All about the money

FSU sees largest enrollment in school history

If you have to drive around campus for 20 minutes just to find a parking spot, it may be because Ferris State is the fastest growing public university in Michigan.

In 2000, the fall enrollment listed 9,847 students according to the 2010-11 Fact Book published by Institutional Research and Testing. Ten years later, Ferris’ enrollment for the fall 2010 semester was 14,318. This represents the largest number of students enrolled in the school’s history and a 45 percent increase in just a decade.

As state funding for secondary education continues to decrease, the university is forced to find alternate methods to cover its costs. When it is all said and done, more students equals more tuition revenue. It’s as simple as that.

Associate Vice President of Marketing and Communications Shelly Armstrong said funding other than resources from the state “basically comes from two sources: tuition revenue and philanthropy.”

Armstrong said since state support has declined, philanthropy is needed more now than in years past. In 2003, state funding accounted for 44.6 percent of Ferris’ revenue. In 2010, state funding made up 26.5 percent. That is where marketing and advertising steps in.

Recruiting and advertising are primary methods any institution uses to attract new students. Troy Tissue, associate director of admissions and records, said Ferris reaches out to prospective students with print media, electronic sources and recruiters.

The University Advancement and Marketing Office has used technology, such as social media websites and college search vendors, to help develop a new marketing campaign. Armstrong said the goal of the campaign is to promote the university’s career-oriented education and its 17 statewide locations.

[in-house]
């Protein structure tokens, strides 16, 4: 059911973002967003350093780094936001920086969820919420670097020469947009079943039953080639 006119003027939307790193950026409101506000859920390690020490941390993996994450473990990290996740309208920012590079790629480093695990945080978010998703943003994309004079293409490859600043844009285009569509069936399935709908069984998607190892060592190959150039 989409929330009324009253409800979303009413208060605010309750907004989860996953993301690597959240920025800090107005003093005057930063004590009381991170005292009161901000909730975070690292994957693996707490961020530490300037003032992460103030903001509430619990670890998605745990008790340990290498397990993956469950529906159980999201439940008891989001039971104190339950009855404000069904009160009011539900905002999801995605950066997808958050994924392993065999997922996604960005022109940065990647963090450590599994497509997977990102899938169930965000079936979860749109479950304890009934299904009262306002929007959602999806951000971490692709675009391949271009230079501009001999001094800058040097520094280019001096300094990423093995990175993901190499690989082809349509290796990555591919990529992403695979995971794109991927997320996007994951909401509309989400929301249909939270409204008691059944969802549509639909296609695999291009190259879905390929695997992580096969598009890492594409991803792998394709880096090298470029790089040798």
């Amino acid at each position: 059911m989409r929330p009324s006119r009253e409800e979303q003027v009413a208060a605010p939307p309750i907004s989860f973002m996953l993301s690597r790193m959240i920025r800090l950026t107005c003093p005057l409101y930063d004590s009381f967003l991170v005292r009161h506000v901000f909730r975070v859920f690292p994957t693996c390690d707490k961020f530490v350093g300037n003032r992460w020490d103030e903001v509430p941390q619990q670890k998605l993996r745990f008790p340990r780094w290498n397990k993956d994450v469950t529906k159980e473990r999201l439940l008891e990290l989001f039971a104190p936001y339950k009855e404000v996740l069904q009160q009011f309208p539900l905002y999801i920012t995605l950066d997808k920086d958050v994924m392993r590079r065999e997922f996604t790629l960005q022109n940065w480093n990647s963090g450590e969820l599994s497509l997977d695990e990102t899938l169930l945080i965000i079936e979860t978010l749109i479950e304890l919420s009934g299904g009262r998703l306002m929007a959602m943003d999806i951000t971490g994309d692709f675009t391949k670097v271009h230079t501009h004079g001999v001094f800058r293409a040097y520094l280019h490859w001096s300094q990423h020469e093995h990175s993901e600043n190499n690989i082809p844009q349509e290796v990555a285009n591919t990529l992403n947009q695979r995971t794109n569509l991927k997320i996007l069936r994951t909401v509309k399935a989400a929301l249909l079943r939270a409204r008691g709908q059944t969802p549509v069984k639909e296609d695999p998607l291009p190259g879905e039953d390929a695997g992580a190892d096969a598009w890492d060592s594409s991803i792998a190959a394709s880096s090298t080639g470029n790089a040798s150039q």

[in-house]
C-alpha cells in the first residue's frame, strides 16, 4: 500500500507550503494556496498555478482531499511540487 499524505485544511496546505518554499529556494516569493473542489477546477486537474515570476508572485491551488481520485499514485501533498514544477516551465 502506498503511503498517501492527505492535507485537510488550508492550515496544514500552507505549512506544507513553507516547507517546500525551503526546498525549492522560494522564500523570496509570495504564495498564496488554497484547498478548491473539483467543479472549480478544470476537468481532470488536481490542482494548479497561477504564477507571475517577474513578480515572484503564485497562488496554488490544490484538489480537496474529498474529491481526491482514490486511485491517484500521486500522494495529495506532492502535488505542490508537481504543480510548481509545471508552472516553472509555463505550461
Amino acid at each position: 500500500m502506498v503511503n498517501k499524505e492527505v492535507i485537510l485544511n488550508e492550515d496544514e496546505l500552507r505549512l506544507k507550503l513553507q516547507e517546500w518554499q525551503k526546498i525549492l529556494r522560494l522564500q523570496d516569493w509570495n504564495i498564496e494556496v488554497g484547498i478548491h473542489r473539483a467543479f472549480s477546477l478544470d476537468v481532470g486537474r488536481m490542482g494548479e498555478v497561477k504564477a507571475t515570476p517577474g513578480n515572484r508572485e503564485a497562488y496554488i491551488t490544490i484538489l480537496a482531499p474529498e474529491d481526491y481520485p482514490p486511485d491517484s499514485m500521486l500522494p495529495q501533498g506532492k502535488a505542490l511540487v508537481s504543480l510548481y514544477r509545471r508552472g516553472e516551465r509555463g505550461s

Take a drive on US-131 between Big Rapids and Grand Rapids and you’ll surely notice the new-look billboards with slogans like “Don’t just transfer, transform” and “Education in two words: you’re hired.” Armstrong said the redesigned billboards are just one part of the university’s goal to reposition itself as a secondary education leader in Michigan.

“What we wanted to accomplish with the campaign is to differentiate ourselves from our competitors and focus on messaging that is unique to the institution which ties back to our vision and mission,” said Armstrong.

Though the correlation may not be directly from marketing, the number of prospective student applications increased from 9,097 in 2007 to 11,285 in 2009. Of those students who applied, 6,083 were admitted and 2,356 students actually enrolled as freshman.

A common misconception behind enrollment increases often relates to the quality of students accepted. It would be easy to assume that since the university has accepted more students, it must have lightened its admission requirements. The numbers, however, tell a different story.

The average GPA for first time in any college students at Ferris was 3.19 in 2010, compared to 3.13 in 2005. Additionally, the average composite ACT scores for first-year students has increased from 20.9 to 21.4 since 2005.

Tissue said there are numerous reasons for the increase in GPA and ACT scores, but implementation of the Great Lakes Scholarship is one of the biggest. The scholarship allows students from Wisconsin, Minnesota, Illinois, Indiana and Ohio, as well as others like California, New York and Ontario, Canada, to pay a lower tuition rate for up to 15 credit hours per semester.

“When we bring students from out of state, those students generally are a little bit more academically prepared,” said Tissue. “Not more so than a state of Michigan resident, but to leave home, they want to know where they are going and are usually well prepared academically.”

Ferris, like other public universities, has been forced to do more with less. Tissue said there has been no “fiscal surge” toward recruiting or marketing.

“What we have done over the course of time is as technologies and the abilities to reach out and touch prospective students has changed, we’ve moved with those opportunities,” said Tissue. n